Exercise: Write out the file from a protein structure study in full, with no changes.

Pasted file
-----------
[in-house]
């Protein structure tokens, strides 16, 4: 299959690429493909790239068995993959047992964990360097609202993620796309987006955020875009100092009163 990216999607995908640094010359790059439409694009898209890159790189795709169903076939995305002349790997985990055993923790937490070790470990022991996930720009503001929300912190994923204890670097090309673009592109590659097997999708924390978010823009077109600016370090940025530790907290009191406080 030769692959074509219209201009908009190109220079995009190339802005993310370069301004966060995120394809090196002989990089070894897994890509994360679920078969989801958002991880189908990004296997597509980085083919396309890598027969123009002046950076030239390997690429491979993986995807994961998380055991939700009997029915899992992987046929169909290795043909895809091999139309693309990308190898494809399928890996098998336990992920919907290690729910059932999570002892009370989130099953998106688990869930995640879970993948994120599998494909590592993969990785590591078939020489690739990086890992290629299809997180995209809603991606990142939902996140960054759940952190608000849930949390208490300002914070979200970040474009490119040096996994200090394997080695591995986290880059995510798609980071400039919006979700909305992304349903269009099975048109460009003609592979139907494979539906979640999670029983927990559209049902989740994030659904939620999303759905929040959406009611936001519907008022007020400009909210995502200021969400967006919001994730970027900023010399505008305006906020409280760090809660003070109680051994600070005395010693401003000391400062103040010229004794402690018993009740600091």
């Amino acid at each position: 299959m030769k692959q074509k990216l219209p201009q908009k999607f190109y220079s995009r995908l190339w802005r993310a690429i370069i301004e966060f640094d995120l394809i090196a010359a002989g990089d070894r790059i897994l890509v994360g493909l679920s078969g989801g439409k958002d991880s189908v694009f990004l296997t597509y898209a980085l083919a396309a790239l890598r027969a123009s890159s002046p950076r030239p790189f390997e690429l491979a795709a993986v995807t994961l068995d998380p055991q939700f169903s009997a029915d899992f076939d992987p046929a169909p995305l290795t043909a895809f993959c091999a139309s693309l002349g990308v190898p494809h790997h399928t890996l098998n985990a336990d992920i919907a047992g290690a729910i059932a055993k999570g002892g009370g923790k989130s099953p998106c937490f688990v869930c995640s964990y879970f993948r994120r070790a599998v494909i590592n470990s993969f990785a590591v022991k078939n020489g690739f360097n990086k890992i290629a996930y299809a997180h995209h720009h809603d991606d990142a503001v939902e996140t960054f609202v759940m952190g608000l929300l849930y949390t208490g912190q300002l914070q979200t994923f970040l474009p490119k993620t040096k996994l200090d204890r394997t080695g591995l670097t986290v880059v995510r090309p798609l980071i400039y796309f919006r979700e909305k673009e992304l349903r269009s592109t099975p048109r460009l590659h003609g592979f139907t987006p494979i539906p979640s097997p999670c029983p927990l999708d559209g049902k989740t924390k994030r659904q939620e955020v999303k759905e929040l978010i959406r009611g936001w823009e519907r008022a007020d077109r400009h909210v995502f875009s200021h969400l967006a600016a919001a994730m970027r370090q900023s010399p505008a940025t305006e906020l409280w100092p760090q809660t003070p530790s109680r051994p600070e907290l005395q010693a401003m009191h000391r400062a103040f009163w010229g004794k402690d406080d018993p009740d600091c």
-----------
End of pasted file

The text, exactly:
[in-house]
């Protein structure tokens, strides 16, 4: 299959690429493909790239068995993959047992964990360097609202993620796309987006955020875009100092009163 990216999607995908640094010359790059439409694009898209890159790189795709169903076939995305002349790997985990055993923790937490070790470990022991996930720009503001929300912190994923204890670097090309673009592109590659097997999708924390978010823009077109600016370090940025530790907290009191406080 030769692959074509219209201009908009190109220079995009190339802005993310370069301004966060995120394809090196002989990089070894897994890509994360679920078969989801958002991880189908990004296997597509980085083919396309890598027969123009002046950076030239390997690429491979993986995807994961998380055991939700009997029915899992992987046929169909290795043909895809091999139309693309990308190898494809399928890996098998336990992920919907290690729910059932999570002892009370989130099953998106688990869930995640879970993948994120599998494909590592993969990785590591078939020489690739990086890992290629299809997180995209809603991606990142939902996140960054759940952190608000849930949390208490300002914070979200970040474009490119040096996994200090394997080695591995986290880059995510798609980071400039919006979700909305992304349903269009099975048109460009003609592979139907494979539906979640999670029983927990559209049902989740994030659904939620999303759905929040959406009611936001519907008022007020400009909210995502200021969400967006919001994730970027900023010399505008305006906020409280760090809660003070109680051994600070005395010693401003000391400062103040010229004794402690018993009740600091």
């Amino acid at each position: 299959m030769k692959q074509k990216l219209p201009q908009k999607f190109y220079s995009r995908l190339w802005r993310a690429i370069i301004e966060f640094d995120l394809i090196a010359a002989g990089d070894r790059i897994l890509v994360g493909l679920s078969g989801g439409k958002d991880s189908v694009f990004l296997t597509y898209a980085l083919a396309a790239l890598r027969a123009s890159s002046p950076r030239p790189f390997e690429l491979a795709a993986v995807t994961l068995d998380p055991q939700f169903s009997a029915d899992f076939d992987p046929a169909p995305l290795t043909a895809f993959c091999a139309s693309l002349g990308v190898p494809h790997h399928t890996l098998n985990a336990d992920i919907a047992g290690a729910i059932a055993k999570g002892g009370g923790k989130s099953p998106c937490f688990v869930c995640s964990y879970f993948r994120r070790a599998v494909i590592n470990s993969f990785a590591v022991k078939n020489g690739f360097n990086k890992i290629a996930y299809a997180h995209h720009h809603d991606d990142a503001v939902e996140t960054f609202v759940m952190g608000l929300l849930y949390t208490g912190q300002l914070q979200t994923f970040l474009p490119k993620t040096k996994l200090d204890r394997t080695g591995l670097t986290v880059v995510r090309p798609l980071i400039y796309f919006r979700e909305k673009e992304l349903r269009s592109t099975p048109r460009l590659h003609g592979f139907t987006p494979i539906p979640s097997p999670c029983p927990l999708d559209g049902k989740t924390k994030r659904q939620e955020v999303k759905e929040l978010i959406r009611g936001w823009e519907r008022a007020d077109r400009h909210v995502f875009s200021h969400l967006a600016a919001a994730m970027r370090q900023s010399p505008a940025t305006e906020l409280w100092p760090q809660t003070p530790s109680r051994p600070e907290l005395q010693a401003m009191h000391r400062a103040f009163w010229g004794k402690d406080d018993p009740d600091c």